Long-term oxygen therapy had a damaging effect on rats with induced idiopathic pulmonary arterial hypertension (PAH), leading to poorer outcomes and reduced survival rates.
That finding was reported in the study “Oxygen therapy may worsen the survival rate in rats with monocrotaline-induced pulmonary arterial hypertension,” and published in the journal PLOS One.
Vasodilators and anticoagulants are medical therapies commonly used to manage PAH. In cases of very low blood levels of oxygen, current guidelines recommend the use of supplemental oxygen therapy. This alternative treatment strategy is based on studies demonstrating the long-term benefits of oxygen therapy in patients with chronic obstructive pulmonary disease (COPD).
Results of the observational study REVEAL (NCT00370214) showed that oxygen use was associated with a higher likelihood of survival in PAH patients with severely reduced capacity of gas exchange in the lungs (diffusing capacity of lung carbon monoxide, or DLCO).
However, the available data is still controversial, and the effects and potential benefits of supplemental oxygen in PAH patients has not yet been fully understood and demonstrated.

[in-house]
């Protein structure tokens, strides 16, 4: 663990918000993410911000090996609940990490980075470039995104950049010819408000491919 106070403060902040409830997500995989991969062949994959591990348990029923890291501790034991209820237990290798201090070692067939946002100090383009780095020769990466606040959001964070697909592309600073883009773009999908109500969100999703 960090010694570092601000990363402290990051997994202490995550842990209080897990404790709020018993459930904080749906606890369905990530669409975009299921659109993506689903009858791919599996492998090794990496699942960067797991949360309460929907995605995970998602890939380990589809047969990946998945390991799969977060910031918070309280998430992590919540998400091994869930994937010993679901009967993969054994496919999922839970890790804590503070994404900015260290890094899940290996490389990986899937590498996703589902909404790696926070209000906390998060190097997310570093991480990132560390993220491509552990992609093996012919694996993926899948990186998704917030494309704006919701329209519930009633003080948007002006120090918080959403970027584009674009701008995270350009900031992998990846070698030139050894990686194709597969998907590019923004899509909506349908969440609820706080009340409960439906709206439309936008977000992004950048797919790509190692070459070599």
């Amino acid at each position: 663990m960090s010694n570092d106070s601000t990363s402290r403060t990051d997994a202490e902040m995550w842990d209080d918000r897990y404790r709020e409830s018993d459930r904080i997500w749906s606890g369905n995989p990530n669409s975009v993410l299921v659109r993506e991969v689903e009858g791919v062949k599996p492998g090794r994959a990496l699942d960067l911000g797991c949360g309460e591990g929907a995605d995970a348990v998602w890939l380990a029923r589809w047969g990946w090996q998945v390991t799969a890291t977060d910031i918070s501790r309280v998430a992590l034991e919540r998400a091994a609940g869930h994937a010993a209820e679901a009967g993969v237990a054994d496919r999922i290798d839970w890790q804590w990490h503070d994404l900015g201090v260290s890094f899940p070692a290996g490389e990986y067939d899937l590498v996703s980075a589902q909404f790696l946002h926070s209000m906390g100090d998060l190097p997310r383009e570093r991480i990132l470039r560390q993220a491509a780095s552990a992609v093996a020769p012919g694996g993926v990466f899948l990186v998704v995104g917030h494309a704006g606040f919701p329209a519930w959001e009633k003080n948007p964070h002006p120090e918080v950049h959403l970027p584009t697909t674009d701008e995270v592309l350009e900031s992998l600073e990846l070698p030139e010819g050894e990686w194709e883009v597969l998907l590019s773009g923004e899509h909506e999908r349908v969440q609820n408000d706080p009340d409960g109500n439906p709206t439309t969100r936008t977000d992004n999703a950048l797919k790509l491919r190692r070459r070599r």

In this study, Japanese researchers explored oxygen therapy’s effects on rats with chemically induced PAH. The animals were randomly separated to receive or discontinue oxygen therapy for four days. Rats that did not receive the treatment were housed in normal air environment with 21% oxygen, and the other group was in a 90% oxygen environment.
After induction of PAH, rats showed decreased oxygen saturation, which was immediately stabilized by oxygen therapy and remained above 95%. In the non-treated group, oxygen saturation was significantly lower and below 95% during the same period of time.
No differences were reported in respiratory rates between the groups, but the heart rate was lower in the oxygen-treated animals by the end of the treatment.
Despite these positive results, survival rates in the oxygen-treated group were significantly lower than in untreated animals, with eight of the nine treated rats dying during the study period, compared to only one in the control group.
Analysis of the pulmonary arteries showed that the animals treated with oxygen had much thicker arteries than those not treated.
Furthermore, evaluation of heart tissue revealed that cardiac cells were bigger and had increased numbers of infiltrated immune cells in the right ventricle of rats exposed to oxygen therapy. These results suggest that chronic oxygen therapy worsen cardiac inflammatory status in PAH rats.
Collectively, these results suggest that although some studies have demonstrated the benefits of oxygen therapy in COPD, its effects “could depend on the pathogenesis [underlying mechanism] of pulmonary arterial hypertension,” the researchers wrote.
Although this study showed that “oxygen therapy rapidly improves arterial oxygen saturation in idiopathic PAH,” its chronic use “worsens the survival rate and may induce histological [tissue] changes,” they concluded.
Still, additional studies with more data and a large sample size are needed to fully explore the impact of long-term oxygen therapy in idiopathic PAH, the researchers noted.